What would be the one word you associate with Germany? Well, mine is Wurst (sausage), followed a close second by beer. Clichéd, I know, but there really is no escape from the Wurst here, speaking as a Currywurst devotee. It’s not just the sheer volume of Wurst eaten, the stands selling all manner of Wurst – Berliner, Curry, Thüringer, Frankfurters and so on, it’s the fact there even sausage related sayings, such as ‘Es geht um die Wurst,’ but more on that later. One thing is for sure, it’s a good thing I’m not a vegetarian.
Even for a Brit like me (Britain is another sausage loving nation), the array of Wurst available is quite incredible. In Britain, we eat over 200,000 tonnes of sausages a year, but the Germans really are the Kings of the Sausage, with the average German eating an astonishing 30kg of Wurst per year! There are also, apparently, a mouthwatering 1,500 types of sausage available – from cooked sausages (Kochwurst), fresh sausages (Bruhwurst) and cured meats and salamis (Rohwurst).
Sausages are generally named after the region they come from in Germany, and vary greatly in appearance and taste. Here is a quick rundown of some of the Wurst available –
Originally from Frankfurt, this type of sausage has been exported all over the world and made famous by the Americans; this is what you will find in a traditional ‘hot dog’ (nothing to do with dogs, of course).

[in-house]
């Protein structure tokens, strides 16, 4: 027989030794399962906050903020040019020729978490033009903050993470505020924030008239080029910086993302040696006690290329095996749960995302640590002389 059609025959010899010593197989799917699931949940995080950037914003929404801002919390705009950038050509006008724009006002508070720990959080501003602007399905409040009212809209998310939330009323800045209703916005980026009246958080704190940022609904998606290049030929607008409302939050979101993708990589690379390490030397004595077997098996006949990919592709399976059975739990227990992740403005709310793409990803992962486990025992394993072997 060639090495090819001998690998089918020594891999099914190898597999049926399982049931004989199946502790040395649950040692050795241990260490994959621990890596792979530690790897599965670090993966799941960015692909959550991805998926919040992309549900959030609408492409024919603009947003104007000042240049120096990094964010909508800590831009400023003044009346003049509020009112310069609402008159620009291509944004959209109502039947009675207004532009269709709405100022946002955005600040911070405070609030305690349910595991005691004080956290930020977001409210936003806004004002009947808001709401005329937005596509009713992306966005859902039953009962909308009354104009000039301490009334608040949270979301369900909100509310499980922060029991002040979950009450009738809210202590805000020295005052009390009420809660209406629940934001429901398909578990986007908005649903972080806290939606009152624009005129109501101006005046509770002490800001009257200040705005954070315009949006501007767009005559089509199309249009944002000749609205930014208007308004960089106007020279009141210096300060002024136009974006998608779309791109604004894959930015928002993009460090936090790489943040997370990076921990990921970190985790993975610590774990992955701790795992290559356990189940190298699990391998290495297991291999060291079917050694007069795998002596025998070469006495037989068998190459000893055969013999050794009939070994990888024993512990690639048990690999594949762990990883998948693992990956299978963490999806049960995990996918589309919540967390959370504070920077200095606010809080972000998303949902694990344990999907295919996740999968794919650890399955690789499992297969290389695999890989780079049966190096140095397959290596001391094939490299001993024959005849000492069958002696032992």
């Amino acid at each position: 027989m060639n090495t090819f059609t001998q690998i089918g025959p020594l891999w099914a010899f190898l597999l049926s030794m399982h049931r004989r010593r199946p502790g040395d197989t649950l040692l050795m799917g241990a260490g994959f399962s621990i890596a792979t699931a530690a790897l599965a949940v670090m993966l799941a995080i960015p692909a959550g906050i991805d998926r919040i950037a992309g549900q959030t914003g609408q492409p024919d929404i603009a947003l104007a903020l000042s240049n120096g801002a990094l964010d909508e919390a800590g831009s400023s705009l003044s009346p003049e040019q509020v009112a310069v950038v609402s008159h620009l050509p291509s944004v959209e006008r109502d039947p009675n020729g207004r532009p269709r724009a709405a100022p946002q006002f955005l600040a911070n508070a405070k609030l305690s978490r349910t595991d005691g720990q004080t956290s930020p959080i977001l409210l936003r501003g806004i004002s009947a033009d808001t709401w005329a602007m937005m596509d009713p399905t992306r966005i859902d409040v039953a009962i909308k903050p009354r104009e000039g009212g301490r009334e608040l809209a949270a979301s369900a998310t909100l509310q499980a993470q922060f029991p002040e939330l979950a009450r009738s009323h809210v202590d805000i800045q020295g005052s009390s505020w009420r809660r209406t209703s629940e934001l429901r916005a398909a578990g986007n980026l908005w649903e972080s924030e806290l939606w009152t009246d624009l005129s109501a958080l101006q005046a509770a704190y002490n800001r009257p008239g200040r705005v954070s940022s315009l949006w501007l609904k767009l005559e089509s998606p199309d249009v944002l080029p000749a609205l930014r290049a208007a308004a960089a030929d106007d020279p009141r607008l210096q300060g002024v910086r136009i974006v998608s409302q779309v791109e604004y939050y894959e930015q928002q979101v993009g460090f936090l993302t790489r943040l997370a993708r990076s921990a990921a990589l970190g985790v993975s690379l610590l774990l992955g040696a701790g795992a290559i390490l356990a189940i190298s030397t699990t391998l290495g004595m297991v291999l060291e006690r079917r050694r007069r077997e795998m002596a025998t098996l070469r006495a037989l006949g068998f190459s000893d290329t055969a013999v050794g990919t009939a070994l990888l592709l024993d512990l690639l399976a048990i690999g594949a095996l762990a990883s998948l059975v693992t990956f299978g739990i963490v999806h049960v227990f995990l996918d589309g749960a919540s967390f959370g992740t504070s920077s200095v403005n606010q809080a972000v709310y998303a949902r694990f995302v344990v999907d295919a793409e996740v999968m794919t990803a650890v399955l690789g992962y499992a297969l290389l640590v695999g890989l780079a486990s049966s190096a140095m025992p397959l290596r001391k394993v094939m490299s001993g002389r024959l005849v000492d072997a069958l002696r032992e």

The Thüringer, from Thüringen, is the traditional ‘Bratwurst’ (literally fried sausage), and apparently the oldest, the first being eaten way back in 1404. It is a long and thin spicy sausage eaten between a small bread roll with mustard (traditionally) or ketchup and should be cooked on a BBQ. As with Champagne, a Thüringer must be made in Thüringen to be called a Thüringer. There is even an EU law that says so.
A Bavarian sausage made from pork and veal which is small and thick, so different in appearance from the traditional Bratwurst. It is also white in colour, hence the name. The Weisswurst is traditionally made fresh in the morning and then boiled and served with mustard, a Pretzel and a Weissbier, and all before noon!
My personal favourite, the Currywurst, dreamed up by Herta Heuwer from Berlin in 1949, is a traditional Bratwurst chopped up and covered with a tomato based curry sauce and additional curry powder. Curried ketchup is now also used as opposed to the tomato sauce. Who’d have thought a sausage covered in curry sauce would be so tasty and such a hit?
As for the title of this piece, Es geht um die Wurst, it means it’s now or never – literally, it’s hanging on the sausage. Other sausage expressions include the rather pleasant eine Wurst machen (to do a number two), jdm Wurst sein (not to matter to somebody) and mir ist es Wurst (I don’t care about that).
So, if you are in Germany, make sure you don’t miss the sausage. After all, es geht um die Wurst!